Substance abuse is a common occurrence in the United States. Jails and prisons in America are crammed with substance abusers who were arrested for possession of an illegal substance, selling the same, or committing a crime to support a drug habit.
In his blog that appeared in nj.com, David Kerr suggests a fresh look at treating the substance abuse problems of what he calls “addict inmates.” Kerr advocates for giving those prisoners a say in their treatment, and a stake in their future. Kerr recommends a treatment program that allows addict inmates to be proactive rather than passive participants in programs designed without incentives to succeed.
Kerr also has a problem with the word “reentry” as applied to prisoners being released to the community. Kerr believes the term conveys a false sense of seamless transportation from the cruel, harsh environment of prison to a carefree life on the outside. Kerr prefers the term “reintegration’ which he thinks is more descriptive of the rough time released prisoners have trying to stay off of drugs and attempting to overcome the barriers a criminal conviction puts in place. Kerr asserts that the process of reintegrating can take years, and in some cases, a lifetime.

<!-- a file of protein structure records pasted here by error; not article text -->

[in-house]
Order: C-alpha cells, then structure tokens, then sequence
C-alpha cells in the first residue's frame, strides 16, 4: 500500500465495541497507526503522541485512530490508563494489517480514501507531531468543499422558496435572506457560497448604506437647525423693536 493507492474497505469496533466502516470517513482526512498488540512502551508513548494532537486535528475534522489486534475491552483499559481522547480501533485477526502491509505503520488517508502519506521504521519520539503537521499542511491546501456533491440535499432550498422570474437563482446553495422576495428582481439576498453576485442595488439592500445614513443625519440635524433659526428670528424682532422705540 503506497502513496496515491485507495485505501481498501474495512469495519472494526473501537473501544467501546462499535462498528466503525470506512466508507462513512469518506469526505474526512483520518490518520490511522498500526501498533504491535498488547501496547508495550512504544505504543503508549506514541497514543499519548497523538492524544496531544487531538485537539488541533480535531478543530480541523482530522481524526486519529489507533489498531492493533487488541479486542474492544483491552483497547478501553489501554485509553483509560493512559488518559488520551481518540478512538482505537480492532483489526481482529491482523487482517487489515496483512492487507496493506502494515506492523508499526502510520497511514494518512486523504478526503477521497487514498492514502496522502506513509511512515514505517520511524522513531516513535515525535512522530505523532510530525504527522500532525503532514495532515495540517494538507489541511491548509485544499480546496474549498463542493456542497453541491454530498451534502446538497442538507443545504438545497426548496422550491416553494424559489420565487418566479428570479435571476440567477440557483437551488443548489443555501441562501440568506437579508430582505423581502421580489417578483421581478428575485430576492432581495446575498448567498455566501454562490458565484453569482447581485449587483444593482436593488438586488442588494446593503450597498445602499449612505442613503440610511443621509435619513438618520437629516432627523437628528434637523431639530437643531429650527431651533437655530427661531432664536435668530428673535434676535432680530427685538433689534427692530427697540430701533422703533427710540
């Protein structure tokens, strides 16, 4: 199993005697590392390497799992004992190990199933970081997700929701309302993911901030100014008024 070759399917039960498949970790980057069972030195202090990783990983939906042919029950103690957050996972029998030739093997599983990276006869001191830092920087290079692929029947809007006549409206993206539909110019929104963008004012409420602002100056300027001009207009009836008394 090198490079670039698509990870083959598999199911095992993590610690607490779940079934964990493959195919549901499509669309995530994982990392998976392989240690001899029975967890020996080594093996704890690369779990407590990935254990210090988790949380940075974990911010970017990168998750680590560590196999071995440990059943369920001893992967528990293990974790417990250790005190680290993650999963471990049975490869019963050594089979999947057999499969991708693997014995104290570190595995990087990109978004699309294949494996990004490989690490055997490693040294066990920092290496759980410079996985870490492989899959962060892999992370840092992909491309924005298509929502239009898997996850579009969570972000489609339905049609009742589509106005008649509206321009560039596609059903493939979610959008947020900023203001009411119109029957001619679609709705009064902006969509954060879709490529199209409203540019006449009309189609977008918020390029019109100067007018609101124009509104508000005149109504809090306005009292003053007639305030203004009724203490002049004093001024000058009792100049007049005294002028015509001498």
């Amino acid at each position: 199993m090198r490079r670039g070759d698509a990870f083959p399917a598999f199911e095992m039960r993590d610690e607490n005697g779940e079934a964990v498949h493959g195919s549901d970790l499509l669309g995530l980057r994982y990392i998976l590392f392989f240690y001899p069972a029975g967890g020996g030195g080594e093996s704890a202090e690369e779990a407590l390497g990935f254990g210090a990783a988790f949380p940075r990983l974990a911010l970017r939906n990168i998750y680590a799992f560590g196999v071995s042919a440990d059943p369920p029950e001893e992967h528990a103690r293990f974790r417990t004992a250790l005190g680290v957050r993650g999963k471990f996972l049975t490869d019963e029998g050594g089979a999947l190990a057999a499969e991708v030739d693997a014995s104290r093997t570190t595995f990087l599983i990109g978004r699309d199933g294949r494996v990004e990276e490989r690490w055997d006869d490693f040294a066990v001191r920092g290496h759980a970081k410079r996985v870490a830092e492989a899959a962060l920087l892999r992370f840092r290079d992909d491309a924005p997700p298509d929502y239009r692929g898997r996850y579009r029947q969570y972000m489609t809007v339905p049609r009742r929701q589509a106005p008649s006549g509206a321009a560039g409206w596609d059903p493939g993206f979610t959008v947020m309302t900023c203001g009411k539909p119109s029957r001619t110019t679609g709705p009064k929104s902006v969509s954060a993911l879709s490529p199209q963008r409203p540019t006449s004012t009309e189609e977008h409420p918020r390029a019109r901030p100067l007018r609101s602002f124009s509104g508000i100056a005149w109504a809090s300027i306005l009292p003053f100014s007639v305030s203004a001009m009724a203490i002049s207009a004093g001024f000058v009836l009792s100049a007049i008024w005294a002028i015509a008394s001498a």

Kerr calls for innovative ideas including redesigning programs that are based on the inmate addict, not the department of corrections, and using modern technology, such as Skype, to connect inmates with community drug programs and service providers that link the inmate with available resources while in prison, instead of waiting until release. While Kerr’s ideas might seem unconventional, they bear consideration, given that current methods of treating addict inmates are not exactly working.